Plugging Into the Cloud at CeBIT Australia

Ashik Ahmed

Ashik Ahmed

CEO, CTO & Co-Founder

May 24, 2012

Plugging Into the Cloud at CeBIT Australia

Ashik Ahmed, CEO, CTO & Co-Founder
May 24, 2012

The CeBIT Australia trade show in Sydney this week was branded a cloud festival so we sent one of our operatives down to speak to the emerging providers and find where its all headed.

The big vendors were scattered around the exhibition floor but we know their pitch. Also we didn’t want to be blindsided by wearing our cynical goggles, and be too damning of the hype cloud cycle. After all, lives in the cloud too and we don’t own any hardware.

Thankfully, of the ten or so cloud providers we spoke to, reality was exceeding hype. A consensus exists around the main issues. Offshoring data and the security question looms large for many businesses. Chief executives remain wary, and CIO’s are treading gingerly into this new web computing world. Cloud apps will come to the fore, trumping the pure infrastructure players.

Still, with all the buzz around this space, businesses are still figuring out how to use the cloud, a point not helped by its many definitions and offerings. “Everyone is keen for the cloud, but they don’t know what they need,” said Damien Stephens, Country Manager of OS33, a New York-headquartered cloud provider that has just landed in Australia. As a browser-based provider, Stephens believes self-service and speed of deployment will be the winning card in the cloud vs traditional hardware war.

There were – of course – some naysayers on the CeBIT floor, who complained there was a lack of stunning innovation from exhibitors. Their complaint was that some providers are trumped up hosting and infrastructure players. Remember the ASP boom in 2000? Not much has changed, they said.

Maybe the cloud space doesn’t need more innovation. Perhaps its about marketing the sheer business friendly nature of the cloud. Companies are realising they can now scale up and down their computing resources quickly. The cloud apps companies have to prove they offer better value than the datacenter players, said some other exhibitors, a point proven by one corner of the CeBIT show room being dominated by the physical rack providers. That opportunity will likely be presented when IT budgets are freed up.

“The big point of entry for the cloud providers in the next two to three years will be when businesses go through the refresh cycle and they will either decide to buy new hardware or enter the cloud market,” said Angus Thomson, Managing Director of platform as a service provider Fluccs.

Others believe that the sheer weight of momentum, and the cost, speed, and competitive advantages of outsourcing business operations into the web world, will mean that this cloud caper is real.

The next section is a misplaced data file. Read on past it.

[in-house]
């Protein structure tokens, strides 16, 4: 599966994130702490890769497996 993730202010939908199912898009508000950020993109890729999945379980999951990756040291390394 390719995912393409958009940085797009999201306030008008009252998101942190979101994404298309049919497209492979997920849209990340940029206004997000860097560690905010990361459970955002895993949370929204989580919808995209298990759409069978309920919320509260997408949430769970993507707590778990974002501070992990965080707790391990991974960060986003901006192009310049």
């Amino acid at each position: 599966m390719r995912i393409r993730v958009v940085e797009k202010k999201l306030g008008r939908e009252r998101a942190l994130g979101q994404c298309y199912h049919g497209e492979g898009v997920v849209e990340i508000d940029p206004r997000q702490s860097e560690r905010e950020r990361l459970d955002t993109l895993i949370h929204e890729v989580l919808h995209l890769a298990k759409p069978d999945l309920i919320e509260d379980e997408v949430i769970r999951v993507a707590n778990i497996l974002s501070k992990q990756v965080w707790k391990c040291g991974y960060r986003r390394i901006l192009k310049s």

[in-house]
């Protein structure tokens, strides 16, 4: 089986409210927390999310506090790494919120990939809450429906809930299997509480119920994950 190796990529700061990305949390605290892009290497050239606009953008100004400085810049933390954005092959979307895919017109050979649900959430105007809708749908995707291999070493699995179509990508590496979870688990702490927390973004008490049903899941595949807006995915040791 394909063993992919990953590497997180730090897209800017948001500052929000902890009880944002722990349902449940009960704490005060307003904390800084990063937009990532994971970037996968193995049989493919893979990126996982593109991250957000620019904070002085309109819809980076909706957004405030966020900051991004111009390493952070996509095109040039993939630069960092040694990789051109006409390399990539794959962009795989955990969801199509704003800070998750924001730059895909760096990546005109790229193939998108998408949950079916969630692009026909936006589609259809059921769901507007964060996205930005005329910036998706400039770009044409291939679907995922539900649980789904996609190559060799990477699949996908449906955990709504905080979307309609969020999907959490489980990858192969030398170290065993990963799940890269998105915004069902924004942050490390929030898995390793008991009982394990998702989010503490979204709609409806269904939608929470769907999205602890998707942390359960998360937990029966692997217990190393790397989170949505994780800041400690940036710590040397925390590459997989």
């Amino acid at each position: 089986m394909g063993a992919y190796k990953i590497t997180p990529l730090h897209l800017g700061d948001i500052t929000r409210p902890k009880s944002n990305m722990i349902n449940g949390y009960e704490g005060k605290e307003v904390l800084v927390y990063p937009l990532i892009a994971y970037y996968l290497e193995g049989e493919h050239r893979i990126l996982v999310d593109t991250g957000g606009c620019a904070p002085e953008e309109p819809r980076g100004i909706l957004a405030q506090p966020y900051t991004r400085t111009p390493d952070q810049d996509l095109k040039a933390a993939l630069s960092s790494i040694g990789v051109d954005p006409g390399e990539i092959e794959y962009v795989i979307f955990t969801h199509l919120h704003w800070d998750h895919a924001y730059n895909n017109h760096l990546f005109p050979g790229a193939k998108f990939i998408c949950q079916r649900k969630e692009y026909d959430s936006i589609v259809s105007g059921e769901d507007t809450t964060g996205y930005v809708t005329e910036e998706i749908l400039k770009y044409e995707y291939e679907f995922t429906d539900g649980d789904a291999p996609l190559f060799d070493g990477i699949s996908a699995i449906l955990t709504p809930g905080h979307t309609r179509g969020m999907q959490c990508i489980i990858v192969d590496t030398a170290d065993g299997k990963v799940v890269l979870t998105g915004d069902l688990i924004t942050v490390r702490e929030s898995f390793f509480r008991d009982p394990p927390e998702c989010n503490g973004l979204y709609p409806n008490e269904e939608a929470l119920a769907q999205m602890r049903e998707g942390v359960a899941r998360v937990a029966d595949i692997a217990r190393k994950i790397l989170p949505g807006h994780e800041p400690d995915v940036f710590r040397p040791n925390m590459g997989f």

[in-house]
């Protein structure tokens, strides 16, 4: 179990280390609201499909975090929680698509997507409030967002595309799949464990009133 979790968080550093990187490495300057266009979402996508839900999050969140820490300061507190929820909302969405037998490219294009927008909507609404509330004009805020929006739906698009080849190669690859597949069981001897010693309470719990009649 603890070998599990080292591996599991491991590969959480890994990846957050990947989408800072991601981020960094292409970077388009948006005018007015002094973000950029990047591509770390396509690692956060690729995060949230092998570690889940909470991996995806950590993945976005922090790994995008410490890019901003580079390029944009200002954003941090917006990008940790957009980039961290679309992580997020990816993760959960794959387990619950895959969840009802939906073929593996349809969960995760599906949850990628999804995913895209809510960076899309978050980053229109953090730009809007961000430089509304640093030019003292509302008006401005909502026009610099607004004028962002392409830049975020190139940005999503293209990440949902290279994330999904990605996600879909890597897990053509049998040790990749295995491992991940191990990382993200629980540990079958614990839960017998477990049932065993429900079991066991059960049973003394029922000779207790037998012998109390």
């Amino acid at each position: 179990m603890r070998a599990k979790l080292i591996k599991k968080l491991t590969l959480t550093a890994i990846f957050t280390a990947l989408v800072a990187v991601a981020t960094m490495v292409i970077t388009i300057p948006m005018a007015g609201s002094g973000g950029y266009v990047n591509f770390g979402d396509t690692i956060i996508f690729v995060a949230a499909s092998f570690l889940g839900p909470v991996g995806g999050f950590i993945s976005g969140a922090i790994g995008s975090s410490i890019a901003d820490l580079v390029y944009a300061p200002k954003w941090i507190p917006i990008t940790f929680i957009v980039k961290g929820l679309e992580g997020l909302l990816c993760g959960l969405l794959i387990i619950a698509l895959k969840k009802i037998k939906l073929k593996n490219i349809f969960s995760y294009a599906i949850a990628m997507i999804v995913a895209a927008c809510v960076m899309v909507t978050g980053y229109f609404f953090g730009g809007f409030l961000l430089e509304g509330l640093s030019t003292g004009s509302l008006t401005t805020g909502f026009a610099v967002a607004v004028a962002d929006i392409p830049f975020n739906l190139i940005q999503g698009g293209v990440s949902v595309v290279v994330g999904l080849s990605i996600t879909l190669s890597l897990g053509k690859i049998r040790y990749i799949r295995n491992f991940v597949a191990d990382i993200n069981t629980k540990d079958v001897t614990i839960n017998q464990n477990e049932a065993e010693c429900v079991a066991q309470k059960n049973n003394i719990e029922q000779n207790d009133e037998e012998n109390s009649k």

“The cloud is here to stay and every software company wants to transform themselves into a cloud player,” said Dr Gaurav Srivastava, Managing Director of Sydney-based Absolute Vision Technologies, which specialises in CRM and ERP cloud. The financial investment to provide that scale is not cheap at the moment though.

“A huge investment is required for vendors to have the scalable capacity to provide to the business user,” said Dr Srivastava. “We need cost-effective data centers in Australia to achieve that.” He sees the biggest opportunity in the mid-market, where companies simply cannot afford to invest in IT training. Hence, it’s better for them to put their business IT functions into the cloud.

An IT distribution executive said some vertical sectors, such as education, simply need a cheap solution, and had no fears about putting their data into the cloud. Certain services were ripe for the cloud, especially non-confidential information.

The BYOD (bring your own device) challenge will force IT managers to enter a new generation of people and network management, and that will include expert management of cloud apps across the enterprise. Everyone uses smartphones to run their work lives now, so the mobile access, usability, and security issues will become paramount.

In summary, we picked up these other points:

  • The next few years will see the rise of hybrid cloud models that allow companies to shift some of their data and applications to the cloud.
  • Cloud providers need to have a good answer when asked, where is my data sitting?
  • The small to mid-market is ripe for the picking because they simply do not need a large enterprise CRM system.
  • CEO’s will be targeted with compelling reasons to become more competitive and agile and they will be presented with cost-benefit analysis tools that force them into the cloud.
  • Traditional IT managers and solutions providers that earn revenue from maintenance and project management will be threatened by the application providers, and they need to reinvent themselves in the medium-term.
  • Businesses will have to be presented with cloud applications that are easy to use, and not just by the IT manager.
  • Mobile will change everything again, but you already knew that, because you are addicted to your Apple device.

We will be back next year to see what has changed and where the buzz is.

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Ashik Ahmed
Ashik is the Co-Founder and CEO/CTO at Deputy. He spends most of his time thinking crazy things about Deputy and how it will change the world.

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